said sealed catheter assembly comprising a tubular catheter portion, catheter nozzle portion, and a gel cap portion aligned axially about a central axis to form a sealed flow passageway therethru,
said gel cap portion including a generally hollow gel cap hub and a gel cap,
said gel cap formed of an elastic material configured to matingly correspond to said gel cap hub and substantially seal said gel cap portion of said sealed catheter assembly,
said needle assembly including a needle configured to matingly cooperate with said sealed catheter assembly such that said needle will pierce through said gel cap and into said sealed flow passageway of said sealed catheter assembly in a fully extended position, and
retracting means configured to retract said needle from said sealed flow passageway into a fully retracted position for safe disposal after use.
13. A sealed sterile intravenous catheter and needle assembly as recited in claim 12, wherein said needle assembly further comprises:
an elongate outer barrel securing said needle therein, said outer barrel slidably mounted on an inner barrel such that movement of said outer barrel relative to said inner barrel will retract said needle within said inner barrel for safe disposal.
14. A sealed sterile intravenous catheter and needle assembly as recited in claim 12, wherein said gel cap hub of said sealed catheter assembly includes threads thereupon structured to engage cooperating threads on said needle assembly.
15. A sealed sterile intravenous catheter and needle assembly as recited in claim 13, wherein said needle assembly further comprises locking means configured to lock said needle in a fully retracted position for safe disposal.
16. A sealed sterile intravenous catheter and needle assembly as recited in claim 15, wherein said locking means comprise a locking slot disposed on said inner barrel configured to cooperatively mate with a locking tab on said outer barrel to engage said needle in a fully retracted position for safe disposal.
17. A sealed sterile intravenous catheter and needle assembly comprising:
a sealed catheter assembly removably secured and configured for cooperative engagement with a needle assembly,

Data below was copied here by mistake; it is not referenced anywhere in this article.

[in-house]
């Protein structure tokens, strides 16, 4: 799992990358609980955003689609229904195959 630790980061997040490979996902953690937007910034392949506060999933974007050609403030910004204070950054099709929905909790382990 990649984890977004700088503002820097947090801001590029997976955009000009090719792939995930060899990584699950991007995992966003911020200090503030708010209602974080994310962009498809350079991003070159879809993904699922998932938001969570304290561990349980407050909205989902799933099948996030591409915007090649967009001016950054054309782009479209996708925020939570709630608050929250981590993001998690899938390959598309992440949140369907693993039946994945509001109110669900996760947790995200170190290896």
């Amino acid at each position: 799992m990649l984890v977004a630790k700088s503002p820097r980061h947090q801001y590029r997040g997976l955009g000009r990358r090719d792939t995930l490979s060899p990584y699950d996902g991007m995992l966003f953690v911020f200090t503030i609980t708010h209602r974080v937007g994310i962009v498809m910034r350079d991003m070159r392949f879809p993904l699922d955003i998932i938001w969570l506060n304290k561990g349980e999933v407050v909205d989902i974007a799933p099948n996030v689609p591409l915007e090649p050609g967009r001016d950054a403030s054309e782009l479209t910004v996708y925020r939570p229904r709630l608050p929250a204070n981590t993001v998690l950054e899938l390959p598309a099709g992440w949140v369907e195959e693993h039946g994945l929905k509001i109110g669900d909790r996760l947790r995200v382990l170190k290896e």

said sealed catheter assembly comprising a tubular catheter portion, catheter nozzle portion, and a gel cap portion aligned axially about a central axis to form a sealed flow passageway therethru,
said gel cap portion including a generally hollow gel cap hub and a gel cap,
said gel cap formed of an elastic material configured to matingly correspond to said gel cap hub and substantially seal said gel cap portion of said sealed catheter, and
said needle assembly comprises an elongate outer barrel having a needle secured therein and an elongate inner barrel, said outer barrel configured to slide relative to said inner barrel so that said needle retracts within said inner barrel for safe disposal.
18. A sealed sterile intravenous catheter and needle assembly as recited in claim 17, wherein an interior of said catheter nozzle portion is structured in a generally conical configuration and widens gradually in a direction extending axially away from said tubular catheter portion.
19. A sealed sterile intravenous catheter and needle assembly as recited in claim 17, wherein said sealed catheter assembly and said gel cap portion are configured as a one-piece unitary body.
20. A sealed sterile intravenous catheter and needle assembly as recited in claim 17, wherein said sealed catheter assembly is configured to be easily adapted for a needle-less connection.
Description
CROSS REFERENCE TO RELATED APPLICATIONS

This application is a continuation-in-part of co-pending application Ser. No. 09/901,228, filed Jul. 9, 2001, which is incorporated by reference herein in its entirety.

BACKGROUND OF THE INVENTION

1. Field of the Invention

The present invention relates generally to intravenous catheters and needle assemblies, and more particularly, to an intravenous catheter and needle assembly configured to provide a substantially closed and sterile environment of intravenous access to the health care professional.

2. Description of the Prior Art

Intravenous needles have been in use for many years and are a necessary and indispensable part of patient healthcare in hospitals, nursing facilities, ambulances, and other environments where access into patient blood vessels or other passageways is necessary.

In the treatment of certain diseases, intravenous therapy is irreplaceable and permits medication to directly enter a patient's bloodstream for substantially faster absorption than by medications taken orally.

Unfortunately, there are a number of serious drawbacks inherent in intravenous needles making them difficult and cumbersome to use as well as a potentially dangerous vehicle for the spread of infections and disease. Initially, it is seen that intravenous needle usage typically results in localized bleeding at a patient's puncture point. The presence of blood, of course, during intravenous treatment poses an immediate threat of patient trauma and fear resulting from the sight of blood. Such trauma may, in some cases, result in a patient refusing further intravenous needle usage. Another danger posed by blood during intravenous therapy is the possible exposure to the healthcare professional to a variety of potentially lethal and contagious viruses, such as AIDS, for example, that may be carried in a patient's blood stream.